Friday, September 18, 2009


picture1 I’m going to take a walk on the wild side this Friday morning. Here we go: what role does luck have in getting published?

This is something of a controversial topic. I’ve heard it said that mentioning the role that luck plays in getting a publishing contract is discouraging to writers who are working their fingers to the bone honing their skills and making the perfect queries to the perfect agents and editors. After all, if it’s just a matter of luck, it’s out of our hands. (My missionary brother in law would question even the existence of ‘luck.’ But I don’t want to go even farther into the wild side and delve into religion this morning!)

There are many talented writers who research the industry. They’re miles ahead of the people who slop together a poorly-crafted, rambling, error-ridden manuscript and snail-mail it to a YA publisher (when they needed a Sci-Fi publisher).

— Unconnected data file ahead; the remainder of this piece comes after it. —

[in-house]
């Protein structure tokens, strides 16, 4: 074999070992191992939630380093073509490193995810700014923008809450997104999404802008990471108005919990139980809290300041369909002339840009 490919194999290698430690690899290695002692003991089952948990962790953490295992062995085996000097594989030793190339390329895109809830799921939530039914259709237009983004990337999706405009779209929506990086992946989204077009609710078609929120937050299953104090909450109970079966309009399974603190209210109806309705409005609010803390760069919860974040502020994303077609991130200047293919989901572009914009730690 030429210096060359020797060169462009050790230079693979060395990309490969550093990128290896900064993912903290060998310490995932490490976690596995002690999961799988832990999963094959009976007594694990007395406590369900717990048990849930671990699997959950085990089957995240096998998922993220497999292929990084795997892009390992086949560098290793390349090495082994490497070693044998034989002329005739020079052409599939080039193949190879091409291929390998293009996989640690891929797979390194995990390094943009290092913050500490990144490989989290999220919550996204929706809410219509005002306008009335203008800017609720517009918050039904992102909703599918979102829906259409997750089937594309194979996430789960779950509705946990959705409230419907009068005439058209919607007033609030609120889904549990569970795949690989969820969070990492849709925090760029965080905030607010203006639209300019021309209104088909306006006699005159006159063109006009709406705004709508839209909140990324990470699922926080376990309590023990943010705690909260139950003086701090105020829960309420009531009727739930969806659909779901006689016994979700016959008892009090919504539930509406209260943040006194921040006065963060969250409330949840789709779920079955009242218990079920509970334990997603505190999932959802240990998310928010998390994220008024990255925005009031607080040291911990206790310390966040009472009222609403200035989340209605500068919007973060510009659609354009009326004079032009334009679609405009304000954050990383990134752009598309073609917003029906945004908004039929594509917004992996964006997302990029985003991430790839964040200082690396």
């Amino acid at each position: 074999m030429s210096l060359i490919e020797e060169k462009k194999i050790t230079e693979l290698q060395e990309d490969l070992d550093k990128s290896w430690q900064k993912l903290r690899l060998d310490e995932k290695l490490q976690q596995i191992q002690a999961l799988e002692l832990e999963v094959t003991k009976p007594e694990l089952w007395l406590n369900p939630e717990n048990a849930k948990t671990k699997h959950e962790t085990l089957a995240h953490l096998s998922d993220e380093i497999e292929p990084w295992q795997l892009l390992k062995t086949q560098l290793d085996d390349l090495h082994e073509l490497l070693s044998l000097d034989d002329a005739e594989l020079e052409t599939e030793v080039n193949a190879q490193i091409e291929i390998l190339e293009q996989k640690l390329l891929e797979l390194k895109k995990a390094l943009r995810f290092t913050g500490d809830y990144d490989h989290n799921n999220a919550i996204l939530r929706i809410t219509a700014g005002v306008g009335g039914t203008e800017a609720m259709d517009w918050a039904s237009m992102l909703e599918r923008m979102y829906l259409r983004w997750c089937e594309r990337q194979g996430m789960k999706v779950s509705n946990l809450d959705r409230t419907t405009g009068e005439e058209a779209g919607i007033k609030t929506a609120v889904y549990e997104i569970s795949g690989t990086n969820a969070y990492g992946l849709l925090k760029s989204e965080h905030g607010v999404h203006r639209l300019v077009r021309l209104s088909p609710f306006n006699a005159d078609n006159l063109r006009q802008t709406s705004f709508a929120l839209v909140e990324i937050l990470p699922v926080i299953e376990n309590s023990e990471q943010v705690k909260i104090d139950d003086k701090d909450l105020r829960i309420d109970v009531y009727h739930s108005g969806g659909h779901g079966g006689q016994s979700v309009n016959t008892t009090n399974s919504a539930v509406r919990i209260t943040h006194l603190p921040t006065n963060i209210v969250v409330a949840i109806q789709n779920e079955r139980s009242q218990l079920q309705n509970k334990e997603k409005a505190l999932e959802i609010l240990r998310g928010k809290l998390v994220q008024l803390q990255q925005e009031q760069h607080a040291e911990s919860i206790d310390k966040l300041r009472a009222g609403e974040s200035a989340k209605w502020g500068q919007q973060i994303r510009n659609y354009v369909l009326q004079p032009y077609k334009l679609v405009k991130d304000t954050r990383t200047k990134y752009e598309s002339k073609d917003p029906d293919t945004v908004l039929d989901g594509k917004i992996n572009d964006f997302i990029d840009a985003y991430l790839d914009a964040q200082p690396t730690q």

But what about all the gifted writers out there who are doing everything right?

I think luck plays a part. I think my unrequested manuscript landed on Midnight Ink’s desk at exactly the right time…accidentally.

Talent is important. Self-editing is important. Researching the industry’s expectations on submissions is important. Targeting the right agents and editors is important.

Timing is important. And that’s out of our hands.

To me, that means perseverance is key. If writers keep sending out well-written, well-targeted submissions, they increase the chances their work gets into the right hands at the right time.

I got a ton of rejections from agents and editors. But I kept submitting, sometimes to the same people—after I’d done more touching up on the manuscript and if they’d given me even an inkling of encouragement. Actually, I don’t think I even needed encouragement. I resubmitted anyway, after a decent interval, some significant changes in the manuscript, and a reworked submission.

What do you think? How important is luck? How can writers increase their chances at getting lucky?